Desk of the Commissioner - August
MACV and the 21st Annual StandDown
The Minnesota Assistance Council for Veterans (MACV) helps positively motivated Veterans and their families who are affected by homelessness or in danger of becoming homeless. MACV accomplishes its mission by providing services directly or in collaboration with other service agencies. MACV coordinates these services through their three regional offices in Minneapolis, Duluth, and Mankato. Their structured assistance program assists Veterans to once again become productive members of society while also learning that their service is greatly appreciated by all.
More than 25,000 Veterans seek assistance from MACV each year. Some Veterans have trouble re-integrating into society once they come back from war, so MACV is there to assist them in doing just that. Their programs are set up to meet the needs for chemical dependency treatment, mental health treatment, crisis intervention during emotional or physical distress, life skills training, educational services, family support services, transportation, money management training, re-establishment of social skills, training to increase basic life skills, and skills to obtain and retain permanent housing.
If you are a Minnesota Veteran who served in a combat area after September 11, 2001 you may be eligible to receive a grant from the Minnesotan’s Military Appreciation Fund (MMAF). Eligible Veterans may request the grant by completing a very simple form that can be found at ThankMNTroops.org. MMAF is a statewide fundraising initiative by the citizens of Minnesota, for Minnesota military personnel and their families. Launched in August of 2005, MMAF is a non-partisan, non-political, 501(C)(3) non-profit corporation. The mission of MMAF is to say "thanks" to Minnesota Service members and their families who are making sacrifices in the defense of our freedoms in combat zones around the world. MMAF has raised over $14 million, making it the nation’s largest-ever statewide fundraiser of its kind. MMAF has provided more than $9 million dollars in grants to more than 14,500 recipients.
In May 2013, Elizabeth Ogaard was finally ready to pursue her career goal of becoming an event planner. She had to put this goal on hold for several years due to a military deployment to Iraq in 2008, followed by active duty orders here in Minnesota, and then another deployment to Kuwait in 2012. During the reintegration training, which all reserve component military members must complete following deployments, Elizabeth was reminded to go to the Minnesota WorkForce Center to file for unemployment. She admits that she was hesitant to go to the “unemployment office,” initially but is glad she did because that led her to Mark Mann and Dave Wold, her Veteran Employment Representatives. She said that as soon as the Unemployment Representative learned that she was a Veteran he told her about the Veteran Networking Group held every Thursday at the Brooklyn Park WorkForce Center.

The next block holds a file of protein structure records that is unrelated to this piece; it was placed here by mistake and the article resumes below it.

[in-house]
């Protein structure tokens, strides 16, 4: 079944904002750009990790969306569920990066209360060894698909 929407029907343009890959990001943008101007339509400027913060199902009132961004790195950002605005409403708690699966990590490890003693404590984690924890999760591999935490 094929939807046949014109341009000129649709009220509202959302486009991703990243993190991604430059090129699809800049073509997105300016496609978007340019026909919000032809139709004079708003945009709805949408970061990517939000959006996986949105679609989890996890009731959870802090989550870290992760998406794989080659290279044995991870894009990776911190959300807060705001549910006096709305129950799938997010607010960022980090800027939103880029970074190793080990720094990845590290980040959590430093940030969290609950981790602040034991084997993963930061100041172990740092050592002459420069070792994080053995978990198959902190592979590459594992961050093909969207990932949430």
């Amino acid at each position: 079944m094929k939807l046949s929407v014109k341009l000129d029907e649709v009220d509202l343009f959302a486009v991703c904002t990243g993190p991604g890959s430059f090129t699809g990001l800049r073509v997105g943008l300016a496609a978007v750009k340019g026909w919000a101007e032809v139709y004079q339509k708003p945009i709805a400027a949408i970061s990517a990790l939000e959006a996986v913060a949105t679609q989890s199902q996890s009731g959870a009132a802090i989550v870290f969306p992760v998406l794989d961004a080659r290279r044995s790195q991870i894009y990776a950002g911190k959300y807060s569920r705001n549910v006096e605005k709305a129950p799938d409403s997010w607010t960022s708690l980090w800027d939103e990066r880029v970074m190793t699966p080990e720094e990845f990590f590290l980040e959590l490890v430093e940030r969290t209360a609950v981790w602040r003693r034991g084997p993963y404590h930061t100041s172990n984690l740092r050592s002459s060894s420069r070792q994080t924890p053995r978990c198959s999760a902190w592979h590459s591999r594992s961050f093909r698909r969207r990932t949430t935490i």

More than 1,000 former and current members of the U.S. military connected with employers at the Minnesota Veterans Career Fair held in Brooklyn Center on Tuesday, July 16.
Veterans met with approximately 130 businesses with current job openings. There were a wide variety of businesses represented with job vacancies in diverse fields. Exhibitors included private companies, nonprofit organizations, educational institutions, service providers and government agencies. Recruiters accepted resumes and directed job seekers to channels for applying for job vacancies.
It's no secret Governor Dayton proclaimed July as “Hire a Veteran Month,” yet many employers may be asking themselves why they should hire a Veteran. It is true that Veterans receive training and experience that can be translated to civilian occupations; but perhaps of greater value are the life lessons the Veteran experiences while in the military. Military training not only creates Soldiers, Sailors, Airmen, Marines, and Coast Guardsmen, it transforms young men and women into responsible adults ready to fill Minnesota’s talent pipeline.
What is the Affordable Care Act?
The Affordable Care Act, also known as the health care law, was created to expand access to affordable health care coverage to all Americans, lower costs, and improve quality and care coordination. Under the health care law, people will have:
In 2014, Health Insurance Marketplaces will be a new way to find health coverage. On the Marketplaces, some people may be eligible for lower costs on premiums and out-of-pocket costs based on their income.